Although adults may not worry as much about bullying as they do sexual predators, bullying remains a serious problem for kids. And as the Internet has enhanced our ability to communicate, it has also empowered bullies to be even more destructive than they might be otherwise. As more research shows that large numbers of teens cyberbully and are cyberbullied, governments are increasingly trying to protect children. The government has already responded to this threat in some states. Cyberbullying isn’t limited to the United States, though; according to statistics reported by the British Broadcasting Company (BBC),“[m]ore than a third of [British] 12 to 15-year-olds have faced some kind of cyberbullying.” In response, the British government has issued new guidance to schools to help curb cyberbullying.
The British measures are interesting because of their seriousness. The measures urge “pupils’ mobile phones to be classed as potentially offensive weapons and for them to be banned during school sessions.” Teachers are also being trained to confiscate phones of bullies, where they are not already banned. Additionally, according to the BBC article the measures acknowledge that cyberbullying “differs [from traditional bullying] in that it invades home and personal space and the perpetrator can use the cloak of anonymity.” Thus, teachers are being trained about “how to have offensive or malicious material removed from websites.” This move will help extend the school’s protection into the student’s home. The protection, however, is not only for students; as explained in the article: “Misuse of Internet sites can destroy teachers' confidence and professional reputation and provide yet another vehicle for false allegations against staff.”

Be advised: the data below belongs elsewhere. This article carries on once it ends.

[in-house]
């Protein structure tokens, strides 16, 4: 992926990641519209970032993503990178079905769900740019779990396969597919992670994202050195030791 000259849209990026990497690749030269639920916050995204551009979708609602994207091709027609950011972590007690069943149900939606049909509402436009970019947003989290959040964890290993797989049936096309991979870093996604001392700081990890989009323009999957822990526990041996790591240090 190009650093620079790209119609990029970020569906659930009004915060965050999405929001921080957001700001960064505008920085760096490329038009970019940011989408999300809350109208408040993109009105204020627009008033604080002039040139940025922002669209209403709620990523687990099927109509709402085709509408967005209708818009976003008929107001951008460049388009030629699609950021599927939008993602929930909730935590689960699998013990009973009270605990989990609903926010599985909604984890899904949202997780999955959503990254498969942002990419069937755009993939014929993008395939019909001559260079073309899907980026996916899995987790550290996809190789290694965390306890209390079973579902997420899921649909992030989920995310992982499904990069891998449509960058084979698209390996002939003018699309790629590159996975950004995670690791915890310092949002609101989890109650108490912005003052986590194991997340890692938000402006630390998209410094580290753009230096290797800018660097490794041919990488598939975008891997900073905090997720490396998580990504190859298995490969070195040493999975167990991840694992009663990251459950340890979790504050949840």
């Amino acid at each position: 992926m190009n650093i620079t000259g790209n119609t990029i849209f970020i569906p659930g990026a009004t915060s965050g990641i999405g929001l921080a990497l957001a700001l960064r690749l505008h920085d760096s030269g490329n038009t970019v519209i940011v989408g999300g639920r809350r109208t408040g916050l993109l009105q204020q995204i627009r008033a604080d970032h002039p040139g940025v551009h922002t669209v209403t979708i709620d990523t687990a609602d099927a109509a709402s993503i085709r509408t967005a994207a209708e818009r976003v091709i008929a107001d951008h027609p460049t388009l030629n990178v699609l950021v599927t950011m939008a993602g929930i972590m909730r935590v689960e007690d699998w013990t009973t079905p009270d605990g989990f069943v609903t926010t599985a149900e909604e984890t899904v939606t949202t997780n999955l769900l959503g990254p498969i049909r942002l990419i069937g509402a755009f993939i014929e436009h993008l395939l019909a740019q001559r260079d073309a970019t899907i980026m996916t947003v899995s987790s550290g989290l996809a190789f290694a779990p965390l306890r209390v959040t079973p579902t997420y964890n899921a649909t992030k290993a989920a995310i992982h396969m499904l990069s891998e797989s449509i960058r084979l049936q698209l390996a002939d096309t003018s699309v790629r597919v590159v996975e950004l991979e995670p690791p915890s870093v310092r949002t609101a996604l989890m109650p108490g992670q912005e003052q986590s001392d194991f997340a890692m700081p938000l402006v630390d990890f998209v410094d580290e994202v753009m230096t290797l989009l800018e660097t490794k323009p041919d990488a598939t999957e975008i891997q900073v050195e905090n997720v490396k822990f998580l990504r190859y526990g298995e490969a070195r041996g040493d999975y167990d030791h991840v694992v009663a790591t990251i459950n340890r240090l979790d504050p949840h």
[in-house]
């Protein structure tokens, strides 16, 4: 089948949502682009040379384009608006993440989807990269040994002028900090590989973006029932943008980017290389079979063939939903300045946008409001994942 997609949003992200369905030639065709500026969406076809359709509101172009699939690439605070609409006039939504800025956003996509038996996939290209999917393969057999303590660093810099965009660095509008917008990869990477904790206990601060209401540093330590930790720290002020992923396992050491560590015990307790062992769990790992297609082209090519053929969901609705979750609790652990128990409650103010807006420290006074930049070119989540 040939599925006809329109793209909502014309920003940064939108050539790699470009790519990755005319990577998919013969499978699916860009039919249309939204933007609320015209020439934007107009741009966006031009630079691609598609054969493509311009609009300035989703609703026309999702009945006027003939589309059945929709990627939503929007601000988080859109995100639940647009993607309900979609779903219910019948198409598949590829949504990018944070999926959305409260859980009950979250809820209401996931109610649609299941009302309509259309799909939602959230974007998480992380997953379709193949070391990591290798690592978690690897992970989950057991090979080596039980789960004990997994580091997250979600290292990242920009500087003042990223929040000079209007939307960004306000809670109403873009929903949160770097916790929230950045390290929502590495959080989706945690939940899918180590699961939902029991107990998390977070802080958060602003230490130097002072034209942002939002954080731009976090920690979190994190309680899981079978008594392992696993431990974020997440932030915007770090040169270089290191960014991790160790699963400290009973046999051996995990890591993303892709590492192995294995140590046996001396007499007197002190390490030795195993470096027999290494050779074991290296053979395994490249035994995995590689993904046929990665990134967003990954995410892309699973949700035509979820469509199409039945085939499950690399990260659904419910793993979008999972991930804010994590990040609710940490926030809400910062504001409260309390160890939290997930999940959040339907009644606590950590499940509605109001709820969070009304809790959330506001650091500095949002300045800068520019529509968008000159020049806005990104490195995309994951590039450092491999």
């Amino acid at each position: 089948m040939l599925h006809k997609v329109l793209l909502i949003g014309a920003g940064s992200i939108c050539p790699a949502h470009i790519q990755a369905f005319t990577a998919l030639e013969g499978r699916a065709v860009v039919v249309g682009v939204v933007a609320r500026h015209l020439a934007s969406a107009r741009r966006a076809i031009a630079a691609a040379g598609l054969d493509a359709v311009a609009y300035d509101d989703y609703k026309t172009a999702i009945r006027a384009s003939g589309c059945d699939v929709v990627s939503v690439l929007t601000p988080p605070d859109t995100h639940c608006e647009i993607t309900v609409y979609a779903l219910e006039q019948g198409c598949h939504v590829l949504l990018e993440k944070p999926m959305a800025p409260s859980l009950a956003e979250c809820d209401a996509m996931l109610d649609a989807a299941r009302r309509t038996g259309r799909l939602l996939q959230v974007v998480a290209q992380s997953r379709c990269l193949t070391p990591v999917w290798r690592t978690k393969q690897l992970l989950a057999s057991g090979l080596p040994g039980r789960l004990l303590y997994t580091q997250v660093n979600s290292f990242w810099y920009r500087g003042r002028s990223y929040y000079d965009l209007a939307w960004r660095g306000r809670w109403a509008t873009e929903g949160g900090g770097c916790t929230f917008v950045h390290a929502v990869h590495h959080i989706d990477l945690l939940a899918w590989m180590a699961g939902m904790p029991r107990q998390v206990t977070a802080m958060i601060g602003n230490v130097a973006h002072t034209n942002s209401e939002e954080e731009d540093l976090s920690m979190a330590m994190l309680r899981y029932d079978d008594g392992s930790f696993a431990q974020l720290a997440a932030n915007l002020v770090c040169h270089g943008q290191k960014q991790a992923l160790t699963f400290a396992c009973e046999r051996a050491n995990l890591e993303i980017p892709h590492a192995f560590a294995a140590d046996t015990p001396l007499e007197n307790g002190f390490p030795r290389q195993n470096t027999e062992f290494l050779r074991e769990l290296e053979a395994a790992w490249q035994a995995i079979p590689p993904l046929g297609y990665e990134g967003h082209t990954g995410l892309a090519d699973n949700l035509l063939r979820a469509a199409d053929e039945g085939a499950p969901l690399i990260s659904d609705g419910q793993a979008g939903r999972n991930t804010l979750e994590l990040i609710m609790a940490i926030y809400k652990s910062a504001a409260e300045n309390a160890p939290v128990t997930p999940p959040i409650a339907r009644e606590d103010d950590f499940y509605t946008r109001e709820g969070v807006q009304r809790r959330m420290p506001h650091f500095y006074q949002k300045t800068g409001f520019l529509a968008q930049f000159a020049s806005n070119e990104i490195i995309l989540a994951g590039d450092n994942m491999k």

I applaud the British educational system for taking cyberbullying so seriously. Additionally, their response confirms something this blog has noted before—cyberbullying affects adults as well as children. The measures, though, raise discomfort; school rules do not necessarily go through the same democratic process as other laws, and school officials are not law enforcement officers. Notwithstanding my strong desire to see bullying prevented, having schools applying rules off of their campuses makes me uncomfortable. I’d far prefer a more whole-community approach that involves parents and other community leaders along with awareness campaigns, such as those NCPC has run this year. However, as a person concerned about cyberbullying, I will be watching the results of the British initiatives closely—I may be an idealist, but I’m a pragmatic one.